China announced it will remain neutral if North Korea attacks the United States.
While that is extremely good news for America, the country also warned that it would still defend the rogue nation if the U.S. attempted to “overthrow” Kim Jong Un and his regime in a preemptive strike. The Chinese newspaper Global Times reported:
“If the U.S. and South Korea carry out strikes and try to overthrow the North Korean regime, and change the political pattern of the Korean Peninsula, China will prevent them from doing so.”
Meanwhile, the U.S. has broad support from its allies on responding to aggression from North Korea, according to Fox News.
Japan’s defense minister, Itsunori Onodera, said this week that his nation’s military was ready to shoot down North Korean nuclear missiles, if necessary.
In Australia, Prime Minister Malcolm Turnbull described his country and the U.S. as being “joined at the hip,” the South China Morning Post reported.
“If there is an attack on the U.S., the Anzus Treaty would be invoked,” and Australia would aid the U.S., Turnbull told Australia’s 3AW radio Friday morning. Turnbull was referring to a collective security agreement between the United States, Australia and New Zealand.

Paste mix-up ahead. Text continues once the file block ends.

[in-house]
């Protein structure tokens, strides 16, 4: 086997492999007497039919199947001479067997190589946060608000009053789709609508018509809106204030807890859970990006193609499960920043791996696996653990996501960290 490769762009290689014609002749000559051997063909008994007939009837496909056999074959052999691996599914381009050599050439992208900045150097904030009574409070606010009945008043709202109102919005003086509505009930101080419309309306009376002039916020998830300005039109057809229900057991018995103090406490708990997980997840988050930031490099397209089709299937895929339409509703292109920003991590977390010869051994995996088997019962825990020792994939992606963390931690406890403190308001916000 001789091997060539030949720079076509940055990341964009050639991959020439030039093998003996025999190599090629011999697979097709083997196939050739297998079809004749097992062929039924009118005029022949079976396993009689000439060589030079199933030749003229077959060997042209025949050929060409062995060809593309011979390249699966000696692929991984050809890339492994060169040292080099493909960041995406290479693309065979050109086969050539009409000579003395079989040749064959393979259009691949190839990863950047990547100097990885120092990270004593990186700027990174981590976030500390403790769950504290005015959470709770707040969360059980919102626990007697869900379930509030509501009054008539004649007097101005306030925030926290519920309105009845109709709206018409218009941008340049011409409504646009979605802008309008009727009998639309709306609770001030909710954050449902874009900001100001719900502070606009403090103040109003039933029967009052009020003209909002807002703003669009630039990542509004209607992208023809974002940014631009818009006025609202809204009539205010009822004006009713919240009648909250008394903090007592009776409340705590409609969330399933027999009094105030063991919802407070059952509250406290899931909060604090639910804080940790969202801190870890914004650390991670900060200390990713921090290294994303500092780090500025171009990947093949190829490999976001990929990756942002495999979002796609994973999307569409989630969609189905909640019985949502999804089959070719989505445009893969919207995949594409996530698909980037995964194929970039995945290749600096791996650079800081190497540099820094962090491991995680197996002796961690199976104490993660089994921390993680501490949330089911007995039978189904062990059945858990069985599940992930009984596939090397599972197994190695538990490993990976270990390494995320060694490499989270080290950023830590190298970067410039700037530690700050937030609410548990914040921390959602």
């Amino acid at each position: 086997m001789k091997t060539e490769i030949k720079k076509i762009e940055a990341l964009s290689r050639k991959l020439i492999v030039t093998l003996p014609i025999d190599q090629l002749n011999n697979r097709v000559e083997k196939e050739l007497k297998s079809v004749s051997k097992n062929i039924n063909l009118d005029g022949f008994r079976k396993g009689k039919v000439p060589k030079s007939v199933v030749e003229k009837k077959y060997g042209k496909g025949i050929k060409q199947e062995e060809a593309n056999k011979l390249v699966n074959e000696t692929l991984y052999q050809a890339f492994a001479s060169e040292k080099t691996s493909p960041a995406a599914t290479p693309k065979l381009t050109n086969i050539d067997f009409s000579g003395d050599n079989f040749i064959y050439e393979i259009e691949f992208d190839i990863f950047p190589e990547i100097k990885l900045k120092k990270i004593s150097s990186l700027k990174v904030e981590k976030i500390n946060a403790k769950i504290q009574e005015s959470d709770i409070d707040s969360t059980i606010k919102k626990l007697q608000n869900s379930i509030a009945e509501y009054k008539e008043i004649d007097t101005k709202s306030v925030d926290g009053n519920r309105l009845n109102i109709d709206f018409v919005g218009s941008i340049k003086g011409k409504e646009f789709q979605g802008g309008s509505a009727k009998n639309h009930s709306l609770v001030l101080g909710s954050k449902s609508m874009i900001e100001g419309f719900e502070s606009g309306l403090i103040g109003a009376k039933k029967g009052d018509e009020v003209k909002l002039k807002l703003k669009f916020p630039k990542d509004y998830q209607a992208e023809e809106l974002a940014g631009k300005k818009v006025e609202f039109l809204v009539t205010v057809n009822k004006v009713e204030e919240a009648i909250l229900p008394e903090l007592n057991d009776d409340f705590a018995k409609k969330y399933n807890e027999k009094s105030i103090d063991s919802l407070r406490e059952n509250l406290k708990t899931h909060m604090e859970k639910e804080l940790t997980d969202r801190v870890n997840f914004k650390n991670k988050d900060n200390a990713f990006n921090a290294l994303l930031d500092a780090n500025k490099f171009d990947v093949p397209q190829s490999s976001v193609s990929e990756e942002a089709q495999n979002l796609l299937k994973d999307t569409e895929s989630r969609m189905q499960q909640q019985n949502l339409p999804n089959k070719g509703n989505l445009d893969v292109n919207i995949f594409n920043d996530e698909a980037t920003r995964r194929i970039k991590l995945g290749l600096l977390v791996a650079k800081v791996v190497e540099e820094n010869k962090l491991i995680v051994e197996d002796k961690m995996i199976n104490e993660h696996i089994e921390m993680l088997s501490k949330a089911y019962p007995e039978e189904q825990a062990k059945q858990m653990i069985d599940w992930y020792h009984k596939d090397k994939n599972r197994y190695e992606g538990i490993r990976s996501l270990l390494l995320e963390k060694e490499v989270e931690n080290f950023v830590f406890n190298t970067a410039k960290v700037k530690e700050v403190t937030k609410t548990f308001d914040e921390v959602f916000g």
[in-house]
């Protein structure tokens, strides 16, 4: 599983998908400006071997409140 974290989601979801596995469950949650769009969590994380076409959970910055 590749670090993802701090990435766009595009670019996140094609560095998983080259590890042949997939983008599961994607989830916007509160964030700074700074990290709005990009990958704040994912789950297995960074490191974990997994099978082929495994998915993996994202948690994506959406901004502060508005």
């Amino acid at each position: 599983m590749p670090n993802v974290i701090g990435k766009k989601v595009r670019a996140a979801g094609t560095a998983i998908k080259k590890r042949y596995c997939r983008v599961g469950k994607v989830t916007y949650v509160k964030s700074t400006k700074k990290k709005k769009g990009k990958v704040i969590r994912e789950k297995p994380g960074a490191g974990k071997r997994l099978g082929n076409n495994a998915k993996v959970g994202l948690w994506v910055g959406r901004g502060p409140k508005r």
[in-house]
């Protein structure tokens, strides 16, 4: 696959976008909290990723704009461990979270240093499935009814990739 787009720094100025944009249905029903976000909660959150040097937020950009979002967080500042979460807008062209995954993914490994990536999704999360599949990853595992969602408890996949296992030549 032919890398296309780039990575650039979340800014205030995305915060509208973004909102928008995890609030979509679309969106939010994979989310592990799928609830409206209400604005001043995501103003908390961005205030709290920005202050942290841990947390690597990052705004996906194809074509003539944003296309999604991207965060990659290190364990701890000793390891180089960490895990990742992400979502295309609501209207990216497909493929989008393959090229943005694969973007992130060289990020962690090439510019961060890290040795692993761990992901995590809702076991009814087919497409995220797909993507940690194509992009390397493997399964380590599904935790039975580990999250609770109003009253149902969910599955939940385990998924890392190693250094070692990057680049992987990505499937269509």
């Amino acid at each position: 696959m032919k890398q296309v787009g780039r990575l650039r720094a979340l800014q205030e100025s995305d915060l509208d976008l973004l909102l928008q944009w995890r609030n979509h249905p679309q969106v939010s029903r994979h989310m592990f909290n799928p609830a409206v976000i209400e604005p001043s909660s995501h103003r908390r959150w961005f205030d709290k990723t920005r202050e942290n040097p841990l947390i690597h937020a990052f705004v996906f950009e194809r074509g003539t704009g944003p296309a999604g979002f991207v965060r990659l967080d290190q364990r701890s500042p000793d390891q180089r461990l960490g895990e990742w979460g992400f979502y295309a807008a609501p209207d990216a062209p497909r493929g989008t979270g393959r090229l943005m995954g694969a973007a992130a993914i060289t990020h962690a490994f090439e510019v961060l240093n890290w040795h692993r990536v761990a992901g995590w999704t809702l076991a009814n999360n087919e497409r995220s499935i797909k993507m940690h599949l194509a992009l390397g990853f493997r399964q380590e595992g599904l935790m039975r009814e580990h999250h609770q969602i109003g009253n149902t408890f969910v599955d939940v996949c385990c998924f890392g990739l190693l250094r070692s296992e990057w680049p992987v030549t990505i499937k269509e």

President Donald Trump recently promised to respond with “fire and fury like the world has never seen,” if North Korea continues to threaten the United States. He was criticized by opponents for the harsh rhetoric, but the president said on Thursday that maybe his statement wasn't “tough enough.”
U.S. Secretary of Defense James Mattis and other military leaders have surely already drafted plans for every possible scenario. Now that China has vowed to stay out of the fight in the event of a North Korean attack on the U.S., Mattis’s playbook might have opened up even more.